Understanding where emotional eating begins

There is a saying that kids are resilient.  I think that’s a load of crap.  Kids are fragile. Kids are impressionable – like sponges.  Kids are developing, learning, growing, testing out boundaries, and discovering.  The prefrontal cortex, where decisions are made, is still developing into our 20’s.  This is why youngsters make some really poor decisions, this includes where emotional eating begins.

When we are young and bad things happen to us, we are emotionally ill-prepared or equipped to handle some of our feelings.  I think they say kids are resilient because kids aren’t good at expressing how they feel.  They aren’t good at talking about how they feel.  Silence is too often interpreted as “she’s fine.”  If a child is too expressive they are “having a temper tantrum” or “being dramatic.” 

Think back to your childhood.  Can you identify an event or events that were major; maybe life changing?

These things probably come to the surface pretty quickly.  You may not have detailed memories of the event because of dissociation, but you know they happened.   For instance:

Rape or sexual assault

Death of a loved one

Being in a car accident

Having surgery or being really sick

Learning you were adopted


Your house catching fire

Next think of things that were bad and on-going.  For example:

Sexual abuse

Physical abuse

Verbal abuse

Substance abuse by a parent

Feeling like you have to be perfect to be loved

Feeling like you are different from everyone in your family – they don’t understand you

Having a sibling that took up all the energy – you were not as important as them

Parents who fight all the time

Having too much responsibility for your age

Being bullied

Feeling invisible – nobody listened to you

Moving often and starting new schools  

Of course these events cause feelings.  Sometimes they are overwhelming.  Sometimes they are terrifying.  As kids, we are dependent on others.  We don’t have much control over our lives.  If the very things that you needed for stability were threatening or unstable, you can imagine what problems it could have caused. 

Furthermore, it’s not uncommon for kids to have a problem even putting a name to their feelings.  They just know this sucks and I don’t like feeling this way.   Parents reinforce that these feelings should be denied when they say things like

Don’t let it get to you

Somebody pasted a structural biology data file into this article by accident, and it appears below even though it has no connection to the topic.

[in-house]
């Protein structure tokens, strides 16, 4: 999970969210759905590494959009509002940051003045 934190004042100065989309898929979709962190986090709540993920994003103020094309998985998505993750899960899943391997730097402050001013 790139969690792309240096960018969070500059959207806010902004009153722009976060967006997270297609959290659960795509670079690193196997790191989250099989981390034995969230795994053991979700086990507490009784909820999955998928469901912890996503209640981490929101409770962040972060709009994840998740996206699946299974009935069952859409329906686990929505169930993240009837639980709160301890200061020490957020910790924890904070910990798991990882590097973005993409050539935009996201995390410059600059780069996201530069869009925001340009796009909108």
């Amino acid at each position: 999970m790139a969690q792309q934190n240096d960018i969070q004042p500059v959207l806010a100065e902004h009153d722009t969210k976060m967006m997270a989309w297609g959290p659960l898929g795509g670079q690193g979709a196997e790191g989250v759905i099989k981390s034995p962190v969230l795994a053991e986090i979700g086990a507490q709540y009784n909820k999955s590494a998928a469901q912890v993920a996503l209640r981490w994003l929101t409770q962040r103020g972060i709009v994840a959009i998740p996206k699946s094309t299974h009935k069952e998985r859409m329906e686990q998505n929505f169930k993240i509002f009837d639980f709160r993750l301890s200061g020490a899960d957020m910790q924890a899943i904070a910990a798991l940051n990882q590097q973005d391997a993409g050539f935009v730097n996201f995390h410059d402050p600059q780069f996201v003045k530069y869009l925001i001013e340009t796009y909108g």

Don’t dwell on it

Get over it

He didn’t mean it

Suck it up

Don’t cry

Don’t be a baby

You’re a drama queen

Stop pouting

This tells us that we should not embrace negative feelings. We should not express them.  Instead we should ignore them. But nobody tells us how to do that, so we are left to figure it out on our own. 

Here is the connection to food and where emotional eating begins.

The mind feels uncomfortable. We think:

How can I distract myself and not think about this anymore?

Answer: FOOD

I feel down.  We think:

What would make me feel better?

Answer: FOOD.  And not carrots, right?  Carrot cake? YES, that would do the trick.  

I’ve had a bad day.  We think:

How can I do something nice for myself or reward myself? 

Answer: FOOD. 

While I am chewing I am focused on how great it tastes, how my stomach feels, how it smells.  I was sad but now I feel pretty good.  This is a treat.  But then I get done eating.  What now?  I have a choice.  Do I

Go back to thinking about what made me feel bad in the first place?

Find something else to distract myself like a video game?

Find something else to eat so I can continue to feel good and keep my mind off my troubles? 

This happens on an unconscious level.  Once you distract with food a few times, your brain sees it as “good.” The next time you feel down, you will have the urge to eat.  You’ve taught yourself that eating is the cure for being down and thinking about bad things.

This becomes your new normal.  

If you had a parent who lived this example it reinforced that this is a good idea.  Was your mom a stuffer?  When she was overwhelmed would she eat?  Did she escape to the bedroom with a bowl of ice cream?  Did she bake you brownies when you were sad?  Did she reward you with food when you were good?  Did she bribe you with food? 

These behaviors intertwine food and feelings.  Maybe that was OK when we are 20 but by age 30 we are overweight, battling low self-esteem and on the verge of high cholesterol. 

We think:

I gotta lose some weight.  

You decide to try a popular diet.  That’s where the diet cycle begins.  You are frustrated because you can’t seem to stick to the meal plan.  You beat yourself up because you can’t abstain from that late night snack.  You wonder what is wrong with you.  Confidence and self-esteem nose dive.  

Never thinking about your childhood and the relationship you developed with food from the time you were a wee one. 

If you want to explore and learn more about the origin of your emotional eating, I invite you to join me for my online group coaching program called Feelings and Fries.  The details are all right here:

Feelings and Fries

The next group begins Monday, April 5! Registration closes at noon on April 4.  If you would like to talk to me and see if this program is the approach you need, email me sherri@sherriclarkenutrition.com.

If you are ready to sign up and begin your transformation, also email me.  

If you aren’t ready, please stay in touch with me by following me on Instagram or Facebook.  I also have a YouTube channel, which is the best place to get free, helpful info on emotional eating. Link below.  

You got this. 


If you want to see the full  YouTube video that accompanies this blog, click here. 

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